For New Buyers #6
In April 2010, I wrote this blog which seems highly appropriate in this little series, ‘For New Buyers' so I have decided to repeat it. In my last post, ‘Negotiating with a Plan' some readers seemed incensed at the notion that a retail furniture merchant might be so bold as to attempt to negotiate the terms of a furniture sale with a vendor. While I could not disagree more, I do appreciate the input and of course their right to differ.
The experience I am going to relay occurred nearly 35 years ago at the beginning of my career in this industry and provided me with a very great lesson. I had the buying and merchandising responsibility for a large, regional furniture retailer. At the time we frequently sought out closeouts to use in our advertising as loss leaders. I fancied myself a savvy and talented negotiator. At market with my boss, we went to the showroom of a small manufacturer of promotional merchandise. Of course, I wanted to show off my skills to my boss and the manufacturer did, indeed, have closeouts to offer.
Never Take the Last Nickel
I bobbed and weaved, glibly talking circles around the company's president with whom I was dealing. It was like shooting fish in a barrel. I walked away with the farm. Through my immense talents in negotiating, I got the best deal of my career. I was so proud of myself to have done this in front of my boss. He just nodded.
Flash forward to the next market. We needed more closeouts so I ventured back to the showroom where I had done so well for my company. I spotted the President and was content in the certain knowledge that I would reprise my previous stellar performance. He would barely look at me. He had no closeouts to offer and probably wouldn't have for the foreseeable future. Then, he extricated himself from the conversation and went on to another customer.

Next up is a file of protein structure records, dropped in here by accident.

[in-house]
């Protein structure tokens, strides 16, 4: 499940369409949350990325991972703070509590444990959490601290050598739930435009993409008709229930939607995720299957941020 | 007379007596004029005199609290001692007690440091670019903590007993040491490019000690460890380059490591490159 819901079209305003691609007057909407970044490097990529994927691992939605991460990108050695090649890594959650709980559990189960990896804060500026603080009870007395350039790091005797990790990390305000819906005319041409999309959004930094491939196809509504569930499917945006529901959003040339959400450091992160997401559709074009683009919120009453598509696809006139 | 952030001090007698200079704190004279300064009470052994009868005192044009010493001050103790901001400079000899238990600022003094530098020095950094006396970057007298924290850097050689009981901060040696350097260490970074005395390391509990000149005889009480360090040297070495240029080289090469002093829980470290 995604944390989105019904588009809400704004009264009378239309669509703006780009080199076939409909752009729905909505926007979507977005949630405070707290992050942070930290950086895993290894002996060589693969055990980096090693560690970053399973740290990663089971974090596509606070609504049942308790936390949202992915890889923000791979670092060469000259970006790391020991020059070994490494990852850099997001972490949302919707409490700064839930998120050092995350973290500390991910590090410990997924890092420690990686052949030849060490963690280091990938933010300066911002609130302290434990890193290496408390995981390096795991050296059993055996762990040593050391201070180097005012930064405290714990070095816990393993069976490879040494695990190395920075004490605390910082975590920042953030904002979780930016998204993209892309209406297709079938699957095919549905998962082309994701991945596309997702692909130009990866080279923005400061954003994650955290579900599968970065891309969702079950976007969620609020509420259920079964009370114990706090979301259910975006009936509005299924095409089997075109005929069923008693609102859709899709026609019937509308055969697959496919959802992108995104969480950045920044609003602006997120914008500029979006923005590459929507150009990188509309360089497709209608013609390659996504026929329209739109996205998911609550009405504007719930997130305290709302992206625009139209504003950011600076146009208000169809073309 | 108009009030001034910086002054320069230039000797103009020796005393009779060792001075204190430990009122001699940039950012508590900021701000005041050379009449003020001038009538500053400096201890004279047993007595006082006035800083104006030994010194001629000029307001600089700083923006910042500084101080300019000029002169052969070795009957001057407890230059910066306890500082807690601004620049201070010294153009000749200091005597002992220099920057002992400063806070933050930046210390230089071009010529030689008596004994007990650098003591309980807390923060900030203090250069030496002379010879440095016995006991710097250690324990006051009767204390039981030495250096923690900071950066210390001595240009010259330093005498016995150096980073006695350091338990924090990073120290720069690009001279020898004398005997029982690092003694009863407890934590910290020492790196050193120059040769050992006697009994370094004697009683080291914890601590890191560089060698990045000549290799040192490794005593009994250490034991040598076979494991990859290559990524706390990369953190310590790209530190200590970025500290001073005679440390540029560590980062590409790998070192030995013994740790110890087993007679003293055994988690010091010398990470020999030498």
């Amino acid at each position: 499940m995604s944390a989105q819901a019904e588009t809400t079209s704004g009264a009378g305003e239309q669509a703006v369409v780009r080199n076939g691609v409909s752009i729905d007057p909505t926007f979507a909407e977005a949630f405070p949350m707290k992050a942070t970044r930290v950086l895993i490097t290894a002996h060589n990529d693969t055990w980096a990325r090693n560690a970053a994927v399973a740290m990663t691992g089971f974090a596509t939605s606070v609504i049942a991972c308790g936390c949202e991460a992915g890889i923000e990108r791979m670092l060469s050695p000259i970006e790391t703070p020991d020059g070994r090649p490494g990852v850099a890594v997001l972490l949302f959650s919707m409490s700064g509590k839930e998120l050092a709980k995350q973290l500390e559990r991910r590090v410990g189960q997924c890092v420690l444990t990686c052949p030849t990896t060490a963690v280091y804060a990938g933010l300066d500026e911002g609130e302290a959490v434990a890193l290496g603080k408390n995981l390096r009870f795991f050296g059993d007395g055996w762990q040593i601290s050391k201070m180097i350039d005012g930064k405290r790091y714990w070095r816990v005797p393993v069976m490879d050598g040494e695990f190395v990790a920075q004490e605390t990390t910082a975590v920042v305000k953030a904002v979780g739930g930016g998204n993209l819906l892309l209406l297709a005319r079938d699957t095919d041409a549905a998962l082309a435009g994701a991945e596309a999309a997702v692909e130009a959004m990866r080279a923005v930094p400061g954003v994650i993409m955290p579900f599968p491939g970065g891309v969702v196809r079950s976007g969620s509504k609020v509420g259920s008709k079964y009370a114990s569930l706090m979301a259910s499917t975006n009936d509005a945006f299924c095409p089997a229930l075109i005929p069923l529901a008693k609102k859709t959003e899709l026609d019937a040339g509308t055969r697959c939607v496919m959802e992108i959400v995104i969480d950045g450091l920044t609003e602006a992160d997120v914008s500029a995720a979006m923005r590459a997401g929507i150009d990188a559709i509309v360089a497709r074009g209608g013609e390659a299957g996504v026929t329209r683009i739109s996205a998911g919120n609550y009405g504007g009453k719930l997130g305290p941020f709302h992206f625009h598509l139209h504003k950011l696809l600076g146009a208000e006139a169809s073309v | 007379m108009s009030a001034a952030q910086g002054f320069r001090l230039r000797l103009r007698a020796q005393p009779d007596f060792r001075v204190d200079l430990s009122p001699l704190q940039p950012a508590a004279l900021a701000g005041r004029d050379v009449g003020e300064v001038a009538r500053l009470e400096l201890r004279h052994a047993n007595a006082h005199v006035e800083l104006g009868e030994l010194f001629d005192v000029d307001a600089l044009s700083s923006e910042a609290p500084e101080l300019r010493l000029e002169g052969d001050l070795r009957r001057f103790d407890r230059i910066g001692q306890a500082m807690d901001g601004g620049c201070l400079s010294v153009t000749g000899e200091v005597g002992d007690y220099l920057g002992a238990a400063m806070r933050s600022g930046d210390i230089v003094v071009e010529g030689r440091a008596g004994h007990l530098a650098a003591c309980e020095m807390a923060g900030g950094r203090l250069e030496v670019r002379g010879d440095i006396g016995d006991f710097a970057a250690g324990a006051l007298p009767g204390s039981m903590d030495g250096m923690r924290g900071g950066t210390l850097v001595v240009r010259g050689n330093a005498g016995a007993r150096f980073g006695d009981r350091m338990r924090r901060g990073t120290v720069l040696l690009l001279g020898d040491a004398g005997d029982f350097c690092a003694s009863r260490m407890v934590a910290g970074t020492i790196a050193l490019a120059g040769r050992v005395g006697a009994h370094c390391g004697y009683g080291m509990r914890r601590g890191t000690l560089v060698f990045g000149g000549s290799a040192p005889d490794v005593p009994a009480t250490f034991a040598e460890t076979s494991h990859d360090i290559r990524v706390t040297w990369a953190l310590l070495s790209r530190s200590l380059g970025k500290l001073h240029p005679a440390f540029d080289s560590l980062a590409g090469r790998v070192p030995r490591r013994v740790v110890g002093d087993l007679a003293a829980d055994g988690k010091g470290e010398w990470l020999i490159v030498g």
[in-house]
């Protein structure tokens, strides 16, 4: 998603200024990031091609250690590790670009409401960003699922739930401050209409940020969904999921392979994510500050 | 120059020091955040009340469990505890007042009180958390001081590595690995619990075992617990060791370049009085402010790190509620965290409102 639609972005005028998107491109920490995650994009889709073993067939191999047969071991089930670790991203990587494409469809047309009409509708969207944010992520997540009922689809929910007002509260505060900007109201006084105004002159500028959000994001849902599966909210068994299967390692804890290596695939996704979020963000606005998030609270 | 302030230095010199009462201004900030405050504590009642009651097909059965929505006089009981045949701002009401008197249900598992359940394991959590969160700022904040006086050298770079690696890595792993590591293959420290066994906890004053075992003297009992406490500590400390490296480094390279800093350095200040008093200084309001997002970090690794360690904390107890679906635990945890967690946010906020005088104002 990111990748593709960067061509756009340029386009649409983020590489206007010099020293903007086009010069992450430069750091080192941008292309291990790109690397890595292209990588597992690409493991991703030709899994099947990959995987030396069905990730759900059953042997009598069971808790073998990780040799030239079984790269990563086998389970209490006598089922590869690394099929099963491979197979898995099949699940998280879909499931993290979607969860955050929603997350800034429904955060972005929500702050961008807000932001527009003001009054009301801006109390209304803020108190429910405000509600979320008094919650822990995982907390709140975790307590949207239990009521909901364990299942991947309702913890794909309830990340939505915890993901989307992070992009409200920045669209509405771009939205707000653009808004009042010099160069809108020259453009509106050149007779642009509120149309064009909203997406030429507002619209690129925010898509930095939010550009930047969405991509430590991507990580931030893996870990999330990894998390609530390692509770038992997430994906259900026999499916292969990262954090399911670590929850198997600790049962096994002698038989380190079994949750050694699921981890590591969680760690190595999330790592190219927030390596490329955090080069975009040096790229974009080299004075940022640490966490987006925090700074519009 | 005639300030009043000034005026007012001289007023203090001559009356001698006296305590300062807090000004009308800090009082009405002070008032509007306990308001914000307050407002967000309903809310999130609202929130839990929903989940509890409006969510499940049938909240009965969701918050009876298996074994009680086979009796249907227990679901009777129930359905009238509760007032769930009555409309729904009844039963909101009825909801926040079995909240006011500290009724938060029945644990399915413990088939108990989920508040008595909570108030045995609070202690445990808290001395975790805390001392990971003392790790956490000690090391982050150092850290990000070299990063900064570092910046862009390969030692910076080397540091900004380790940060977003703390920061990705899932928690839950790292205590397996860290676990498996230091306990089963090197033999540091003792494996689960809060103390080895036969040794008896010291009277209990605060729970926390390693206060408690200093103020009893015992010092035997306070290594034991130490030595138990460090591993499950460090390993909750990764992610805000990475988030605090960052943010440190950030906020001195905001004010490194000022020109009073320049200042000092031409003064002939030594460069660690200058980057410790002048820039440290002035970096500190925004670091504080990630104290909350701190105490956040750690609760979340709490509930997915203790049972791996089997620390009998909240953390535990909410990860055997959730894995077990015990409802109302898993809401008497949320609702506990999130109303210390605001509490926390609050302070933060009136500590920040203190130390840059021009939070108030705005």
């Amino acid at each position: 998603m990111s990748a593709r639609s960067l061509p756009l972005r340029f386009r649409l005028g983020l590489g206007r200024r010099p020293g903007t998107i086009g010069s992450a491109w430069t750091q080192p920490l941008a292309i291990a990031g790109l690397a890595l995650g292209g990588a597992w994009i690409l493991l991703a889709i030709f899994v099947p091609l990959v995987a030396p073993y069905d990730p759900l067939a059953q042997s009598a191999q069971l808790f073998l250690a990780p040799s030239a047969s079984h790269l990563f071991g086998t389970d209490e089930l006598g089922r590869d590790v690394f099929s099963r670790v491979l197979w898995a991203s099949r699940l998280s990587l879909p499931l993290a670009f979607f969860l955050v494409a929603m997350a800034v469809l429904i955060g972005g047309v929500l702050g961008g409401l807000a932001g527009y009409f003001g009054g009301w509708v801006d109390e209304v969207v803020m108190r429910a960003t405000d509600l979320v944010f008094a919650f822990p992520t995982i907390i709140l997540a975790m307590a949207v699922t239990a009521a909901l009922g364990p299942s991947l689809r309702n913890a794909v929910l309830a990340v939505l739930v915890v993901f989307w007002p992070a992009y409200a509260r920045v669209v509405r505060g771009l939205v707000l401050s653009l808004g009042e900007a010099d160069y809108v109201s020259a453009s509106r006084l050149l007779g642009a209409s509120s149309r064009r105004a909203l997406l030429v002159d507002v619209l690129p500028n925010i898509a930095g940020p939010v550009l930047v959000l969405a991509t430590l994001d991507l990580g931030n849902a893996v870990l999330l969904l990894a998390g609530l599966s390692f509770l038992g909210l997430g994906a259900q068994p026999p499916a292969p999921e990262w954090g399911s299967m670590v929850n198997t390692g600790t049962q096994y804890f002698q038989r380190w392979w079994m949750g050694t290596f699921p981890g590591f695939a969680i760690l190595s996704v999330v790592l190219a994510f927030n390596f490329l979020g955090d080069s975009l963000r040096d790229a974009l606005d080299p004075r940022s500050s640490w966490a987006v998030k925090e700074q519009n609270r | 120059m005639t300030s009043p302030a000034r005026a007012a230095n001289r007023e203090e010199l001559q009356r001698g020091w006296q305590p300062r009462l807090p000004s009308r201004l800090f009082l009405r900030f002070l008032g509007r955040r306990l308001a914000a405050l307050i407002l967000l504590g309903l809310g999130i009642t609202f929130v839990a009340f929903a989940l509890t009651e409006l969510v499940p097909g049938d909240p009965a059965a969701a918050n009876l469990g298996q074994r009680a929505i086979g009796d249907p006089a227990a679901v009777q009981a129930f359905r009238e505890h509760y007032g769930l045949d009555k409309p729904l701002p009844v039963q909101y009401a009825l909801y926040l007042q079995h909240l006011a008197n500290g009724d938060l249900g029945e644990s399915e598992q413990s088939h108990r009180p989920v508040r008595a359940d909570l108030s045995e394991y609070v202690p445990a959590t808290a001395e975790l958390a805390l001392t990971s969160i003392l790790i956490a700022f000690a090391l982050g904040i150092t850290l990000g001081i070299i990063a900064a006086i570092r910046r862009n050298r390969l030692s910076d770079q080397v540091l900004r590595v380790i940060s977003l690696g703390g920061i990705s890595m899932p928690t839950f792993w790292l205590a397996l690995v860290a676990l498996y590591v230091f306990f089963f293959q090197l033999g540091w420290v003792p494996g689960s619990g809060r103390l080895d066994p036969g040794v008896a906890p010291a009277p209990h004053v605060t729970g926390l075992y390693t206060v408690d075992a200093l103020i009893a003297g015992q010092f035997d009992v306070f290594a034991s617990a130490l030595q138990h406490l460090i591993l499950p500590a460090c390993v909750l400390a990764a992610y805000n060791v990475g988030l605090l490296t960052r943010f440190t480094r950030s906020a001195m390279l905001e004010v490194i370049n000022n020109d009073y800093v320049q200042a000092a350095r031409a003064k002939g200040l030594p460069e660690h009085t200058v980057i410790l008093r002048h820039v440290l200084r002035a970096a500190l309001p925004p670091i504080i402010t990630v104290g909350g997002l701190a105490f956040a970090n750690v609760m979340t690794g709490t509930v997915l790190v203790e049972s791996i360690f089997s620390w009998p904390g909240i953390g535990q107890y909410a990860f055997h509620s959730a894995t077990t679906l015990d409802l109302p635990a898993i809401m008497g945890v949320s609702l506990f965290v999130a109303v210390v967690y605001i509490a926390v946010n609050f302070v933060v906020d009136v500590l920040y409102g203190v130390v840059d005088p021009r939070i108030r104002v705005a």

It hit me like a train wreck. The last time, I had taken the proverbial "LAST NICKEL" on the table and inwardly at least, gloated about it. This time, I could barely get a civil response. I deserved it.
I never forgot that experience and it has served me well over the years. The fact that I could not walk into that showroom again without feeling the target of a degree of animus was proof enough that I had gone way too far. Never mind that I would never be able to strike even a good deal again with this man. I left him with nothing, the classic WIN-LOSE scenario.
I never took such advantage, again. The lesson I learned was that, if at the very least it wasn't a reasonable deal for the other it was not a good deal for either. I always tried to be sure that I could walk back into any showroom a second time and receive a smile. Could I have gotten more in some negotiations in my career? Probably. But then I would have been taking the very last nickel, again.